BBC Radio 3’s Controller Alan Davey spoke at Voice of the Listener & Viewer Conference earlier today, underlining his vision for the network and illustrating some of the ways the radio station underpins the UK’s cultural landscape.
Selected highlights from his speech are included below.
Much of Davey’s speech was familiar – the content had echoes of recent interviews in the Sunday Times and BBC Music Magazine and his ABO Conference speech this year, but this line about BBC Radio 3 ‘abroad’ came as a rather lovely lesser known fact.
Through the orchestras, the Proms and our broadcasts – which have the highest number of rebroadcasts through the EBU of any other single broadcaster – we represent and give opportunity to the cultural economy of this country to be better known abroad.
Of his vision for Radio 3 …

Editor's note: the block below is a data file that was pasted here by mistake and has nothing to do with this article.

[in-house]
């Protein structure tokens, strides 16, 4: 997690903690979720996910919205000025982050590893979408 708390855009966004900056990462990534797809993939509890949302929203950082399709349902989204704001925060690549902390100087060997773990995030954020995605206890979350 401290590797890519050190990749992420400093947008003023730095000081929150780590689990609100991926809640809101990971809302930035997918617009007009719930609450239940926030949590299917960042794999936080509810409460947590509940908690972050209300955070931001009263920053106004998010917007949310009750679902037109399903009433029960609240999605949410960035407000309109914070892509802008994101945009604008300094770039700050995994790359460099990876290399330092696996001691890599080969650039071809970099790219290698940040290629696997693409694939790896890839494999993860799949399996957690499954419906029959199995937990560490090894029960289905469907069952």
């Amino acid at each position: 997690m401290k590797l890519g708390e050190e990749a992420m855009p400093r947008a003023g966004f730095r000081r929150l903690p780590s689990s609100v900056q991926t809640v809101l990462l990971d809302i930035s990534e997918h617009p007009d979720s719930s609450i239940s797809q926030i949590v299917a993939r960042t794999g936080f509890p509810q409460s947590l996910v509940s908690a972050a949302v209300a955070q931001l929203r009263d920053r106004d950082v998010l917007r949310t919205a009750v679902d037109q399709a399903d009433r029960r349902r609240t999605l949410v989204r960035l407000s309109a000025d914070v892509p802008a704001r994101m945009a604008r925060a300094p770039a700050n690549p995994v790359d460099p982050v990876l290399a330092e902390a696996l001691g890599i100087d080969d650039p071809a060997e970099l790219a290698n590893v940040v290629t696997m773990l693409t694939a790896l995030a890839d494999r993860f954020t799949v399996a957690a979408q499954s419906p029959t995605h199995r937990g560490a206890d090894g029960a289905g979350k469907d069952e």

We want to lead audiences to things they don’t know but might enjoy. As Reith, perhaps somewhat pompously, put it, “give the public slightly better than it thinks it likes.”
The Third Programme (BBC Radio 3’s predecessor) began in 1946. How tastes have changed since then.
[It] was remorseless in its attempts to educate the country. At its inception, Mozart and Bach were considered as light music and too frivolous to be given any airtime. But only the BBC with its freedom from advertising revenue could have created such an institution – and stayed with it, and adapted it to meet new audiences and new times without ever losing belief in its mission. I’d like more people to give in to its charms, to open their minds and discover the heaven in a wildflower that is Radio 3.